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Trusted local news leader for Prescott area communities since 1882
7:18 PM Tue, Nov. 13th

Spring into beds and potscapes

Courtesy photo

Courtesy photo

It's official: It's spring, and not just because it says so on our calendars. Lilac buds are plumped to bursting while forsythias and everything else at garden centers are in full bloom. What I enjoy most about spring is that I can dress up my winter-drab flowerbeds and containers with some fresh new bloomers.

In my own gardens, I usually start with the "potscapes," the groups of containers at our home's entrance and on the back patio. Once those are completed, I quickly move on to planting the raised gardens. In both tasks I always include some of my blooming favorites, incorporate others that just look incredible at the garden center right now and add a few I may not have considered in the past few years.

I grow a dozen or more varieties of pansies and violas to sell at the nursery, but Flirty Skirts Pansy is the new favorite for my container gardens. Featured in Friday's Daily Courier as my "Plant of the Week," it's no wonder this pretty bloomer has caught my fancy. Its cheery, frilly, double ruffled blooms have a hint of pansy scent, but the carnival of colors adds a bright note to the last of our inclement weather. With blossoms that often resemble a monkey face, Flirty Skirts is perfect as an accent to flower beds, hanging baskets, strawberry pots and other containers. I think Flirty Skirts are perfect for a cut bouquet indoors or in a window box where they are visible up close.

I planted several of them just before the last snowstorm, and their tough flowers poked right through the snow. It truly was a celebration of spring even in cruel weather. All pansies love being outdoors in the cold and are one of the few flowers that bloom right through winter. Plant them in October and enjoy their magic throughout the cold months.

Rosemary is in full bloom right now and is very pretty this year. This same rosemary that cooks use in the kitchen easily releases its classic fragrance as you brush up against it in the garden. Violet blue flowers cover the length of the branches, with the best blooms on plants that have at least six hours of sun. The hotter the location the better - just make sure the planting hole has good drainage which is essential to this plant's well-being. Rosemary makes a very nice landscape shrub with most of the features homeowners are looking for: an evergreen that has showy flowers, low maintenance, and is a low water user. If you kill this one, it probably will be from over watering.

Garden tip - If your fruit trees and vegetable gardens have difficulty pollinating and setting fruit, plant rosemary in the orchard or next to the garden. It is a plant irresistible to bees, and while at its fragrant flowers they will pollinate other fruiting plants in the yard. Rosemary will attract these essential garden denizens to areas where bee counts have been dropping.

I enjoy playing with edible plants as landscape and container accents. Guess the appeal is thinking outside the gardener's norm to where artist meets landscaper. A beautiful plant that fits right into this creative mind slot is the artichoke. Its long foliage seems to flow from a silver mound, making an ideal addition to any Southwest landscape. Part of an artichoke's appeal is in its almost prehistoric-looking purple thistles. In containers its prickly stems contrast attractively with midnight purple violas flowing from the pot rims. I enjoy growing this perennial vegetable simply for its beauty, usually with no intent of harvesting the delicious heart of each flower. To harvest for eating, cut for best flavor when the flowers reach 4-5 inches in diameter.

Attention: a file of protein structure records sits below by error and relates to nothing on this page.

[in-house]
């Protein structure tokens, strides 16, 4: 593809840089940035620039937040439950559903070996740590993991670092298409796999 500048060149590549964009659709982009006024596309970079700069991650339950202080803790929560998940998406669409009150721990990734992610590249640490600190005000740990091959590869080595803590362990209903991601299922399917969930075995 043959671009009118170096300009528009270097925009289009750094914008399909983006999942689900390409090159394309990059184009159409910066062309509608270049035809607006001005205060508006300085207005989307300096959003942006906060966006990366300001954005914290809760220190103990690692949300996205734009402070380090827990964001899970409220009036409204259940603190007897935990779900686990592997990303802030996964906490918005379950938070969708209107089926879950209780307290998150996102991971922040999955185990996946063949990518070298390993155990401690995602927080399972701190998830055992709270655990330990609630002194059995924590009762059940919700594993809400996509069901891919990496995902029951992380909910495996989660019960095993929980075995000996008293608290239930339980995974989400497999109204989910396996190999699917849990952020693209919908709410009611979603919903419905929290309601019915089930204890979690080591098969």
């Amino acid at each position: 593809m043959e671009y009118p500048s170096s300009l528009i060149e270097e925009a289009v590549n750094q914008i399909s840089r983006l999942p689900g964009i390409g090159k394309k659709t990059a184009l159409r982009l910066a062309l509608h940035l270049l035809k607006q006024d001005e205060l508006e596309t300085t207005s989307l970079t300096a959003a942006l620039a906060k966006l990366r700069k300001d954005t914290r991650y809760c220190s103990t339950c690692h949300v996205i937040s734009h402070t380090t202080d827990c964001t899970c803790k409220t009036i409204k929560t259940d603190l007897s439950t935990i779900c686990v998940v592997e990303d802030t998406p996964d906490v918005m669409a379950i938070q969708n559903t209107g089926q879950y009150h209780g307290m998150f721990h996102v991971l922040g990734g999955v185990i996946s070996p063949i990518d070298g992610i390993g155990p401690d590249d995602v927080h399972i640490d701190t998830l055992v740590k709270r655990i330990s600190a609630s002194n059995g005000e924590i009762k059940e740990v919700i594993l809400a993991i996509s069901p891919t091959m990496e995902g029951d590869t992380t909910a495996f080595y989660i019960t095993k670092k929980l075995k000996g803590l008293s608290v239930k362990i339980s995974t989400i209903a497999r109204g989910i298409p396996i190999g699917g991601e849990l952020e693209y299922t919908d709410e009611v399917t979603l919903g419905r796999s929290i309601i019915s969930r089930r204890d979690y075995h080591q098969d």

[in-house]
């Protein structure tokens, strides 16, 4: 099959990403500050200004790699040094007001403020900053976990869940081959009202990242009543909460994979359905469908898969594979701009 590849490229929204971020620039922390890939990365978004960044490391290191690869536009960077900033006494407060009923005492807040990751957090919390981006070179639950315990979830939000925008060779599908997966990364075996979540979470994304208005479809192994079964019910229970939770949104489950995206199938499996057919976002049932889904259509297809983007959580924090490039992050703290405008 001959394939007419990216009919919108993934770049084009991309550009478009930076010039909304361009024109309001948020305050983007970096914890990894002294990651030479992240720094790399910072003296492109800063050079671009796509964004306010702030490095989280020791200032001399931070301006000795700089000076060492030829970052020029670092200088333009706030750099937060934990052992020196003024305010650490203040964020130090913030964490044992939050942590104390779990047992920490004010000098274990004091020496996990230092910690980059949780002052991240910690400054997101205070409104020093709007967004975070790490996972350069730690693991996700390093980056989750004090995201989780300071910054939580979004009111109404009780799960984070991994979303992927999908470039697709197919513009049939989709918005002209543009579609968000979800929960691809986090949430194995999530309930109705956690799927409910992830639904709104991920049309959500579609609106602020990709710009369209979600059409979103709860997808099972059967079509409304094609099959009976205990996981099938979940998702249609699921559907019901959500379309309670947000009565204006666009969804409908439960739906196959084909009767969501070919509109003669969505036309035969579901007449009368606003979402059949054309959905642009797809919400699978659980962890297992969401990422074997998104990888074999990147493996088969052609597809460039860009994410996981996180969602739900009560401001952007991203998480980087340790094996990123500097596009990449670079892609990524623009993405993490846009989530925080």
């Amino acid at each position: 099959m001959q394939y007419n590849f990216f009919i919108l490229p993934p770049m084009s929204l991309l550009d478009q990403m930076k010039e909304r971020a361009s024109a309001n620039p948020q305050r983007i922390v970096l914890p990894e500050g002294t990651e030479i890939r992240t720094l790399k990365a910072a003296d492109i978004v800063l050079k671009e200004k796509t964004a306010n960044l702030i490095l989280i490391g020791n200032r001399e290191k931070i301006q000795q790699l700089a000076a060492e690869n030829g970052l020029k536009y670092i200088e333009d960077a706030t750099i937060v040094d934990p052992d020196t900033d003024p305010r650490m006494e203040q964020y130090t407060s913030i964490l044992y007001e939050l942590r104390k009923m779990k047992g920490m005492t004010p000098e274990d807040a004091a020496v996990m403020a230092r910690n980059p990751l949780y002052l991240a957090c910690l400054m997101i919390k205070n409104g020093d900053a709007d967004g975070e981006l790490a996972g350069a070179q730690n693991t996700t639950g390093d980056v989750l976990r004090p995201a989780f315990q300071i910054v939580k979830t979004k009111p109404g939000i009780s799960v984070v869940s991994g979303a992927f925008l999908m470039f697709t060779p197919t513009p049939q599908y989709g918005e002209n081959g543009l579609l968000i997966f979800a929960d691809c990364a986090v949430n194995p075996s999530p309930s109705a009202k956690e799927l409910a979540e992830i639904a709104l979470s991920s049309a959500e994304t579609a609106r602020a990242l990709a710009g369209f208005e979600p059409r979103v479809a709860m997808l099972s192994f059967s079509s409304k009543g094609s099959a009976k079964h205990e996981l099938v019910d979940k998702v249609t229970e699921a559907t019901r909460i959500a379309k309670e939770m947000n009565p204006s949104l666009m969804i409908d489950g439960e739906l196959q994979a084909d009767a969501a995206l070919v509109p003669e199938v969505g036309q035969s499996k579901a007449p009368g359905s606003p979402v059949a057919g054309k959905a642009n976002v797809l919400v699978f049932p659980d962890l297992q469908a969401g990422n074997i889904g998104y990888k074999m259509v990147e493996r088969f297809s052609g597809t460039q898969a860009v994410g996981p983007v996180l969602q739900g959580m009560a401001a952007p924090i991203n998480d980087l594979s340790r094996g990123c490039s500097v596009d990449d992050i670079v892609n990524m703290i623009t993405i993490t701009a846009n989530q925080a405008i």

For a shaded bed or covered patio consider lily of the valley. Its lovely clusters of pure white flowers strikingly contrast against the evergreen foliage. Right after blooming, the leaves take on a tinge of pink, extending the plant's show. Most varieties are in bloom at the garden center now and ready to plant. Remember, the secret to growing lily of the valley is avoiding midday sun, so keep it in the shade.

Some parting mention of other spring blooming plants that are looking over-the-top at the garden center this first week of spring: Strawberries are in bloom, beginning their progression to producing their sweet fruit. Flowering stocks fill the greenhouse with an aroma that almost puts gardenias to shame. The blooms of this year's dianthuses, carnations and daisies are all larger than ever. An unusual plant is the erysimum, its purple flowers fading to pink as they bloom consistently now through fall.

In my continued attempt to help homeowners enjoy more gardening success, I host free classes each Saturday at 9:30 a.m. Today, March 20, the class topic is "Growing Herbs in the Landscape," and on the 27th it is "Water Efficient Landscapes," and April 3 covers "When & How to Plant Flowers."

Until next week, I'll see you in the garden center.

Throughout the week Ken Lain is at Watters Garden Center, 1815 W. Iron Springs Road, Prescott, and can be contacted through his website at www.wattersonline.com. Ken says, "My personal mission is to help local homeowners garden better in our mountain landscapes."